Christoph Steck stressed the importance of creating European leadership in technology and digitalisation, essential to be able to defend the European values in the world. According to Mr. Steck, the pandemic has given to Europeans a great chance, accelerating digitalisation across Europe, and it has been a wake-up call for many – especially smaller – businesses to digitalise and become more efficient in using digital technologies and opportunities. Telefonica has already suggested adopting a joint approach, a “New Digital Deal for Europe” to be able to build back better our societies and economies after the pandemic. A key objective needs to be ultra-high-speed broadband and connectivity networks across Europe, able to decarbonise and create digital innovation.

According to Mr. Steck, the most important thing is to get the right regulatory framework to attract investments. One good example is Spain, the leader of fiber connectivity in Europe – next to Japan and Korea in the world. This was possible not with subsidies and public support, but by changing regulation, opening the crucial bottlenecks and let the competition do the rest. Europe, with its tradition of being a leader in connectivity and in technology for networks, should focus on innovation. Focusing on decentralised infrastructure and on the right policy frameworks, holistic ones, could really unleash a lot of investments in networks across Europe.

Alain Dedieu focused on the main crucial points to improve the digitisation of the industry. First of all, with the support of the new AI system, data can be used to give more insights to be more efficient, sustainable and more resilient. Sustainability is, in fact, a key concern for the industry, and the digital is going to be a key enabler in the combination of competitiveness and sustainability, maximising the impact on the recovery fund. According to Mr. Dedieu, the European Commission must urge the national governments to invest ambitiously and ensure that they deliver the results, as well as provide rules to build a trusted environment. The Digital Manufacturing Executive Council, underlined Dedieu, is already providing concrete examples in order to drive funds towards this dual objective of digitisation and sustainability.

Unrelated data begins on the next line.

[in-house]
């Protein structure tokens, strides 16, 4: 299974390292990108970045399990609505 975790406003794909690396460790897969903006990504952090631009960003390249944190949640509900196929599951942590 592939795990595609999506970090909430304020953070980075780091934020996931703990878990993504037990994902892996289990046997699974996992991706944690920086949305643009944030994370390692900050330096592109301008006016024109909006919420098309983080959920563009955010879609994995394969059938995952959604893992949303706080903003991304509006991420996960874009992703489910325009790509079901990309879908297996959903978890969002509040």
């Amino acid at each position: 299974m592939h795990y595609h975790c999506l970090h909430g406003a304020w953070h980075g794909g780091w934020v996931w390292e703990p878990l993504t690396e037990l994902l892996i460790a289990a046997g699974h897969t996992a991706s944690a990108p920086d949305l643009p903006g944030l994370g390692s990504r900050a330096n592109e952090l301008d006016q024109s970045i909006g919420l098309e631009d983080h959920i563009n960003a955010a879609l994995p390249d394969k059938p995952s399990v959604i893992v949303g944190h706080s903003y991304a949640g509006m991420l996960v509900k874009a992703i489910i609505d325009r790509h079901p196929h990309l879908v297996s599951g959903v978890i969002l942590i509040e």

According to Mr. Dedieu, because of a lack of visibility and guidance, the European industry is not engaging that quickly in digitisation. "In order to embrace digital transformation and really leverage both digitisation and sustainability, we have to think about the strategy around the autonomy and resilience of Europe; we support that the EU encourages resilience and competitiveness in critical technology with the objective to make Europe an attractive place to do business and to bring technology in an open economy."

Dr. Vera Demary, a German economist, shared her research insights into the state of digitalisation of German companies, helpful to understand what is at stake also for other EU countries and the overall picture. Her quantitative analysis late last year, lead to three key results: (1) SMEs lag behind the digitalisation, (2) there are large regional disparities in the digitalisation of companies in Germany – metropolitan areas agglomerations outperform low-density rural areas by far – and (3) digital infrastructure is still an issue and for German companies, it is the main problem.

According to Dr. Demary, even if this is a German perspective, it still holds for other EU countries; investments aiming at fostering digitalisation should focus on SMEs, helping them to catch up because digitalisation works as a network. We cannot allow this to be the small companies that carry a lot of the European economies; furthermore, according to Dr. Demary, we need to reduce the regional disparities and this goes hand in hand with digital infrastructure.